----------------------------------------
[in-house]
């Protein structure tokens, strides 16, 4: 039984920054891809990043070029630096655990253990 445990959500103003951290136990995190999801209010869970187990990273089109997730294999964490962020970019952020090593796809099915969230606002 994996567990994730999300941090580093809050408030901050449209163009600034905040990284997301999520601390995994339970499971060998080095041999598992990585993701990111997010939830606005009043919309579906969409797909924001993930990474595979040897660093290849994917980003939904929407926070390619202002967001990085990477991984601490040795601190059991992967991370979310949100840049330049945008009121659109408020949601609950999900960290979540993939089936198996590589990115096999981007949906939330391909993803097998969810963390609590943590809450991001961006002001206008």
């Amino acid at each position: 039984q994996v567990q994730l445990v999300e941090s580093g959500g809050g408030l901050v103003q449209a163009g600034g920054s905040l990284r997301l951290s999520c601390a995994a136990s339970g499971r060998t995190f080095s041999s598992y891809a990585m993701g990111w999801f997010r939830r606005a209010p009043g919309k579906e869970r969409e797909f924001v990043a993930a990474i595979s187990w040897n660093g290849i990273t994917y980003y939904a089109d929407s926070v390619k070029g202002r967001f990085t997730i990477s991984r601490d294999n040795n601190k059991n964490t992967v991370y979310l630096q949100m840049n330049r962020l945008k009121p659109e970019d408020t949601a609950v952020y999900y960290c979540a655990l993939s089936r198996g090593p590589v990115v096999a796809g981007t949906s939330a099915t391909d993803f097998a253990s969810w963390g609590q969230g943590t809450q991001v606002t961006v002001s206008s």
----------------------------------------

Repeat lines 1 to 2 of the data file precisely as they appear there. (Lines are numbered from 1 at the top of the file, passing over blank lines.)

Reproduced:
[in-house]
């Protein structure tokens, strides 16, 4: 039984920054891809990043070029630096655990253990 445990959500103003951290136990995190999801209010869970187990990273089109997730294999964490962020970019952020090593796809099915969230606002 994996567990994730999300941090580093809050408030901050449209163009600034905040990284997301999520601390995994339970499971060998080095041999598992990585993701990111997010939830606005009043919309579906969409797909924001993930990474595979040897660093290849994917980003939904929407926070390619202002967001990085990477991984601490040795601190059991992967991370979310949100840049330049945008009121659109408020949601609950999900960290979540993939089936198996590589990115096999981007949906939330391909993803097998969810963390609590943590809450991001961006002001206008």